An exceptionally athletic catcher with a good arm, Kennedy can catch a long time if he’s solid behind the plate. There’s no question he wants to hit, though, and a .242/.304/.305 slash line through his first 89 career pro games is already a marked improvement over his metal-bat days at Fullerton, if you can believe it. That’s likely best exemplified by Kennedy’s biggest moment: On August 3, on the road in Lancaster, he slugged a solo home run. It wasn’t just his first homer of the season, or of his pro career—it was his first since high school.
“I hit a homer, yeah! I actually hit a homer,” Kennedy exclaimed, laughing, when asked about the big fly. “Man, I needed that. But it just shows what I can do, it’s a little glimpse. It shows I’m doing well here, and that my hitting is coming along too.
“But honestly,” he continued, always turning back to his primary focus, “some of my at-bats, I’ll be thinking about what I want to pitch to their leadoff hitter.”
Kennedy isn’t alone among catchers in how he prioritizes his glove work over the bat. In it, though, there’s an understanding here about what the Padres are prioritizing in him. After failing to crack .200 in college, why change his game in pro ball, where the pitchers are better and the at-bats more treacherous? Why not double down on the traits that make him exceptional already, as opposed to trying to be something he’s not?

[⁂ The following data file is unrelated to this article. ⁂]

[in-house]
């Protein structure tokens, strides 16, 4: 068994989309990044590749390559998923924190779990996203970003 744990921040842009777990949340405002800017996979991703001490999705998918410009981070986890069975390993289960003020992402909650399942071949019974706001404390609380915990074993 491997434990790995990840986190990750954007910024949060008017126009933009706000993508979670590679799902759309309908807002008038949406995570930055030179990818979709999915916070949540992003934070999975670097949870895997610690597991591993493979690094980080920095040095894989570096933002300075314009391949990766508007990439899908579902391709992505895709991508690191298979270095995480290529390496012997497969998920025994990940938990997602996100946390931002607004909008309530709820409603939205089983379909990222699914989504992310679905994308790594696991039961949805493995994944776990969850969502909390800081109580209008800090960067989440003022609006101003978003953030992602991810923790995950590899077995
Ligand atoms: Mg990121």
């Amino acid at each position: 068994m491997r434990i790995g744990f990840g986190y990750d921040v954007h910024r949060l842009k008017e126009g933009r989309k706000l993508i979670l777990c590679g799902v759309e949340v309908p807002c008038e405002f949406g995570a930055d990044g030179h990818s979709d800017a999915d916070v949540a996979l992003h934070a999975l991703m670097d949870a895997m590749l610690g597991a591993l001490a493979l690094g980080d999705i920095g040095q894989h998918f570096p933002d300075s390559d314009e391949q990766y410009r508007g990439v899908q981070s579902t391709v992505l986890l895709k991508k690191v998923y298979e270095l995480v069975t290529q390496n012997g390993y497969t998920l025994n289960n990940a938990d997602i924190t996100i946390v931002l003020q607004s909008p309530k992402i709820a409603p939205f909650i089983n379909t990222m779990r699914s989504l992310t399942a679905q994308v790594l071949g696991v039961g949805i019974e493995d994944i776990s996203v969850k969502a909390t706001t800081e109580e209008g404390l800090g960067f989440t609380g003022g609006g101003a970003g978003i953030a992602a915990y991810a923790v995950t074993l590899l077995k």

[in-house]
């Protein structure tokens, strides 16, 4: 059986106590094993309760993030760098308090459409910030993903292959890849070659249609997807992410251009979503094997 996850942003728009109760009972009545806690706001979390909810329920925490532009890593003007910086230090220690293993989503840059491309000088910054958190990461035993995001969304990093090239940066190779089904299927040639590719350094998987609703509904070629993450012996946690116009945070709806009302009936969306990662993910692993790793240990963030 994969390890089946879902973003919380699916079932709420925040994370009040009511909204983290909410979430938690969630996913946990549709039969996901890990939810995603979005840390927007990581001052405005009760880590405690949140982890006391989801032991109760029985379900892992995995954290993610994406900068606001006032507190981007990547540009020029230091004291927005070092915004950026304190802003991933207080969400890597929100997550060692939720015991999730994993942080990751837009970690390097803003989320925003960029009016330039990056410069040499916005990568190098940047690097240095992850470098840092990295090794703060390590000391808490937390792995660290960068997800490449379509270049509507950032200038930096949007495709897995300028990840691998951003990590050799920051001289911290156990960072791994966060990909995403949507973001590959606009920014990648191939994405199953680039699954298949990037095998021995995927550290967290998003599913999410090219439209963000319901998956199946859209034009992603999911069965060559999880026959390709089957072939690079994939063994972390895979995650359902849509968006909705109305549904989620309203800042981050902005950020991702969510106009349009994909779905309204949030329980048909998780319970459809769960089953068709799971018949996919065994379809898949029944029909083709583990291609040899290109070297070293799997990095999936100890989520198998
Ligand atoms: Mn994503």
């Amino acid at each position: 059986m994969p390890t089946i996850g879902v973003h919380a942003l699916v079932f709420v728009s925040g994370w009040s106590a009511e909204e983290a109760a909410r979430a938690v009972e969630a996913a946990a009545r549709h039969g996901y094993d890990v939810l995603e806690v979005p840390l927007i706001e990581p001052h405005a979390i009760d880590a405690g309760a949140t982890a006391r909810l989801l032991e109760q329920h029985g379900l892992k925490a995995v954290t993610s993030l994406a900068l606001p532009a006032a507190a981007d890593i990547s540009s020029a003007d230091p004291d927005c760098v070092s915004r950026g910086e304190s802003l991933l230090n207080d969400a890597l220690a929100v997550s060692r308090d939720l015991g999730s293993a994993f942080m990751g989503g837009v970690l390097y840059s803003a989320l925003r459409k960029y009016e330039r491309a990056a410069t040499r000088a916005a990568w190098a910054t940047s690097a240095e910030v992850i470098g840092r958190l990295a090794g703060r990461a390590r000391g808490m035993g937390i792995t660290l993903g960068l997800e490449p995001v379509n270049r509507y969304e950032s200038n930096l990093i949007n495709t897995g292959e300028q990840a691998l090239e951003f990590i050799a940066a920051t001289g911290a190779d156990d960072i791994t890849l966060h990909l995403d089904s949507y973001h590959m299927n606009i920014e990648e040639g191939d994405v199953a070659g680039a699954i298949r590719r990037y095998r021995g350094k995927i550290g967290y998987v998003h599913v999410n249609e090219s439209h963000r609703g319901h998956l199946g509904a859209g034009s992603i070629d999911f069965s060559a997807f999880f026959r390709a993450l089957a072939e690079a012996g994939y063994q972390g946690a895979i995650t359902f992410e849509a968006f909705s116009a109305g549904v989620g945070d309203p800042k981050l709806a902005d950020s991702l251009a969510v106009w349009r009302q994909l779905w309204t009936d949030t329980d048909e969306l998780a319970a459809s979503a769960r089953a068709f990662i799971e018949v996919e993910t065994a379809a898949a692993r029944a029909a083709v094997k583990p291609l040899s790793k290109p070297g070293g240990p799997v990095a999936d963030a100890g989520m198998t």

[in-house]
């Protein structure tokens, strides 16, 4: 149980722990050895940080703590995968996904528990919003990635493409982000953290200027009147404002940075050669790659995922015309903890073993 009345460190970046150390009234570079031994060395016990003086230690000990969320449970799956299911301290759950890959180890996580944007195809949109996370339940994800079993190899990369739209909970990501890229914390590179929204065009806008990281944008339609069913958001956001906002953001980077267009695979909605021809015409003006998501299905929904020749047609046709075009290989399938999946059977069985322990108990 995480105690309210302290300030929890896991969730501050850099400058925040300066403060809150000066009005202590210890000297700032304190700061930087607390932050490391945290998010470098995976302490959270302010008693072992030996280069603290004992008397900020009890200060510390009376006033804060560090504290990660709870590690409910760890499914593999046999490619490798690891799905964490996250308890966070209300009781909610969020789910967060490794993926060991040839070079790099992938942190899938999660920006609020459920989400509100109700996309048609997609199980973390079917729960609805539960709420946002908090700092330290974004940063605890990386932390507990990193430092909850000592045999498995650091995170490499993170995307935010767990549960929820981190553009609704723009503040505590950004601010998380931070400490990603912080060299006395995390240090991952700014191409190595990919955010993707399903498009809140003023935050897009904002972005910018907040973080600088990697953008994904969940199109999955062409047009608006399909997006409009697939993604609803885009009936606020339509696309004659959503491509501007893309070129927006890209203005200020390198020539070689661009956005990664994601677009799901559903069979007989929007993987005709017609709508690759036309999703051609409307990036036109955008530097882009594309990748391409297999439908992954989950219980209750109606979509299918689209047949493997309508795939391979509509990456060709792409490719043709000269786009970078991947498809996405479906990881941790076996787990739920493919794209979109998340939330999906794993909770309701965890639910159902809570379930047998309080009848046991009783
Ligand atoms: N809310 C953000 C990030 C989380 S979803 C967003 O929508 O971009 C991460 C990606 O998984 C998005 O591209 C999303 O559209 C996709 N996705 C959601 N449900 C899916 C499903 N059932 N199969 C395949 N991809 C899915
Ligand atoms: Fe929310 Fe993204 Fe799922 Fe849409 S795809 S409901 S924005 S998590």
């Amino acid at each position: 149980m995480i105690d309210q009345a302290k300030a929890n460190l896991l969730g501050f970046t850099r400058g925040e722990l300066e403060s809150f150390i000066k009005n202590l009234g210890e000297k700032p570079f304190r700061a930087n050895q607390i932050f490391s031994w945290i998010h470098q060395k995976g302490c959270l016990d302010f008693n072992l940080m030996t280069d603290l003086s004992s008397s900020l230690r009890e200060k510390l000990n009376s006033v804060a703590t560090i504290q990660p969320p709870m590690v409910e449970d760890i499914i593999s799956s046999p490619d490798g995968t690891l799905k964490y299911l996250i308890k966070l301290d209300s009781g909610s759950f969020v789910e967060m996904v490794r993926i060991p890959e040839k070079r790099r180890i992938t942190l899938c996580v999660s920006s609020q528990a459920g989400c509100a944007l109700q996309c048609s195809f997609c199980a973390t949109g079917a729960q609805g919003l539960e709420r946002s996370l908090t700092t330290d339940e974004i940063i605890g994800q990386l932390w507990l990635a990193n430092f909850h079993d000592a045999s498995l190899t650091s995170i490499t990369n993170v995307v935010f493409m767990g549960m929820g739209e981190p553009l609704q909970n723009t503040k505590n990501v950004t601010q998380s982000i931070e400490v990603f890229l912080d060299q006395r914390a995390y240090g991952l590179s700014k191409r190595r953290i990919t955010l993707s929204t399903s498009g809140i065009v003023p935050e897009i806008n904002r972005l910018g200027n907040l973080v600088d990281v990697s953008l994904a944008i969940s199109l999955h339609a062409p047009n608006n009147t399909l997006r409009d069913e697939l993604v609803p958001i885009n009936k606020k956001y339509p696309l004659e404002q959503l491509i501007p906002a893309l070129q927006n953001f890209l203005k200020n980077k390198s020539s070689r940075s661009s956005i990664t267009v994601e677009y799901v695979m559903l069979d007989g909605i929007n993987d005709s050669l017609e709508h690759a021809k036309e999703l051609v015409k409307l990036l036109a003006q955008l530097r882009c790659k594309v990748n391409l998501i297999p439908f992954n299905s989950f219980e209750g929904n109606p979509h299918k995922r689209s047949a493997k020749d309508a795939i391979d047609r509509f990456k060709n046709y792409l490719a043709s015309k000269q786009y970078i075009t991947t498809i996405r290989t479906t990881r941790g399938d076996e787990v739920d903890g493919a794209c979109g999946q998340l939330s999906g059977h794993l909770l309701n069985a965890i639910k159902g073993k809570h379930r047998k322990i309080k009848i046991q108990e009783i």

That’s how it comes full circle for Kennedy, who finds his pride and purpose in building the careers of his pitchers. There’s a complete lack of ego in his personality, and his calming presence is refreshing. Then again, he’s a people person; he intuitively understands how to bring out the best from the pitchers around him, even sometimes to his own detriment at the plate, and he knows how to navigate tough situations.
“I really get my first good read on a pitcher when they hit adversity,” Kennedy said. “I like to see how they react to it, because baseball is a game of adversity. If they can overcome it, that’ll show what kind of person they are, and if they crumble from it, that’ll show what kind of person they are, too. You want to see them triumph over it, but whatever happens, you can really tell from cues like that.”
An uncanny ability to read people—especially in high-stress situations—is perhaps Kennedy’s most exceptional trait. It’ll never show up in a box score, and no statistical reading of his game will ever account for it. And yet, it’s also his most viable path forward.
“The offensive timetable for me is different, because [the Padres] want me to catch as well as I can, and they want my pitchers to trust me,” he said. “I know hitting is second to catching. I want to hit, obviously, and it would certainly help my career more, but my pride is behind the dish, calling pitches, blocking, and throwing.
“If the pitcher likes me, perfect, and if the pitcher doesn’t like me, I have to adjust to them,” Kennedy continued. “I’m only there for them. I’ll adjust to how the pitcher wants me back there, and do whatever they need.”
Spoken like a true people person.